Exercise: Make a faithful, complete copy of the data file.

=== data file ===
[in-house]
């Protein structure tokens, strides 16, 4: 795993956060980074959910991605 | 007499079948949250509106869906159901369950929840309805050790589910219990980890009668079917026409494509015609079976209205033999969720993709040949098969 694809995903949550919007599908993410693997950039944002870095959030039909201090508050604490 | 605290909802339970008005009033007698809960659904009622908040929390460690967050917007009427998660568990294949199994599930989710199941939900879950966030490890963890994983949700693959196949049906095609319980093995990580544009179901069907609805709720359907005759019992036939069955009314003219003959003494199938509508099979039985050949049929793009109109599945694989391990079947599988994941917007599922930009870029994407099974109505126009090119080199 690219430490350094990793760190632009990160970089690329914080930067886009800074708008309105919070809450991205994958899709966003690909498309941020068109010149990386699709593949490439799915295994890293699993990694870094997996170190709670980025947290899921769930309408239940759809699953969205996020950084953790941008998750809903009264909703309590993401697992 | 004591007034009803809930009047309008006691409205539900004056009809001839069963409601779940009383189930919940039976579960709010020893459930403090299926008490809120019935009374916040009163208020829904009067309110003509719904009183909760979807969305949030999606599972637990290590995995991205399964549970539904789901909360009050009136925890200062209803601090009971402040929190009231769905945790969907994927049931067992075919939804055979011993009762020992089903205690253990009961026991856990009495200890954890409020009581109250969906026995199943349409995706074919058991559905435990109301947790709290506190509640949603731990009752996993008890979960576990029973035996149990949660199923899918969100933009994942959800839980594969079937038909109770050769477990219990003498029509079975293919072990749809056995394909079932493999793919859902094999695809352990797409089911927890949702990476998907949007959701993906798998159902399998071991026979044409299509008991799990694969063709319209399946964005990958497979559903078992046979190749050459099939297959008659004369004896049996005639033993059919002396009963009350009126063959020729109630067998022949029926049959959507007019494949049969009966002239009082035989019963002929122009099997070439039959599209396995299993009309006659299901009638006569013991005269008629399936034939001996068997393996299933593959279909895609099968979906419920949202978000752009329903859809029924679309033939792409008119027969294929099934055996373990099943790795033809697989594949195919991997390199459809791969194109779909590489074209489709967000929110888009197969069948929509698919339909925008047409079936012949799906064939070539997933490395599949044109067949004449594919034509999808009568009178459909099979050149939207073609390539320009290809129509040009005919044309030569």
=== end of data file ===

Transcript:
[in-house]
């Protein structure tokens, strides 16, 4: 795993956060980074959910991605 | 007499079948949250509106869906159901369950929840309805050790589910219990980890009668079917026409494509015609079976209205033999969720993709040949098969 694809995903949550919007599908993410693997950039944002870095959030039909201090508050604490 | 605290909802339970008005009033007698809960659904009622908040929390460690967050917007009427998660568990294949199994599930989710199941939900879950966030490890963890994983949700693959196949049906095609319980093995990580544009179901069907609805709720359907005759019992036939069955009314003219003959003494199938509508099979039985050949049929793009109109599945694989391990079947599988994941917007599922930009870029994407099974109505126009090119080199 690219430490350094990793760190632009990160970089690329914080930067886009800074708008309105919070809450991205994958899709966003690909498309941020068109010149990386699709593949490439799915295994890293699993990694870094997996170190709670980025947290899921769930309408239940759809699953969205996020950084953790941008998750809903009264909703309590993401697992 | 004591007034009803809930009047309008006691409205539900004056009809001839069963409601779940009383189930919940039976579960709010020893459930403090299926008490809120019935009374916040009163208020829904009067309110003509719904009183909760979807969305949030999606599972637990290590995995991205399964549970539904789901909360009050009136925890200062209803601090009971402040929190009231769905945790969907994927049931067992075919939804055979011993009762020992089903205690253990009961026991856990009495200890954890409020009581109250969906026995199943349409995706074919058991559905435990109301947790709290506190509640949603731990009752996993008890979960576990029973035996149990949660199923899918969100933009994942959800839980594969079937038909109770050769477990219990003498029509079975293919072990749809056995394909079932493999793919859902094999695809352990797409089911927890949702990476998907949007959701993906798998159902399998071991026979044409299509008991799990694969063709319209399946964005990958497979559903078992046979190749050459099939297959008659004369004896049996005639033993059919002396009963009350009126063959020729109630067998022949029926049959959507007019494949049969009966002239009082035989019963002929122009099997070439039959599209396995299993009309006659299901009638006569013991005269008629399936034939001996068997393996299933593959279909895609099968979906419920949202978000752009329903859809029924679309033939792409008119027969294929099934055996373990099943790795033809697989594949195919991997390199459809791969194109779909590489074209489709967000929110888009197969069948929509698919339909925008047409079936012949799906064939070539997933490395599949044109067949004449594919034509999808009568009178459909099979050149939207073609390539320009290809129509040009005919044309030569």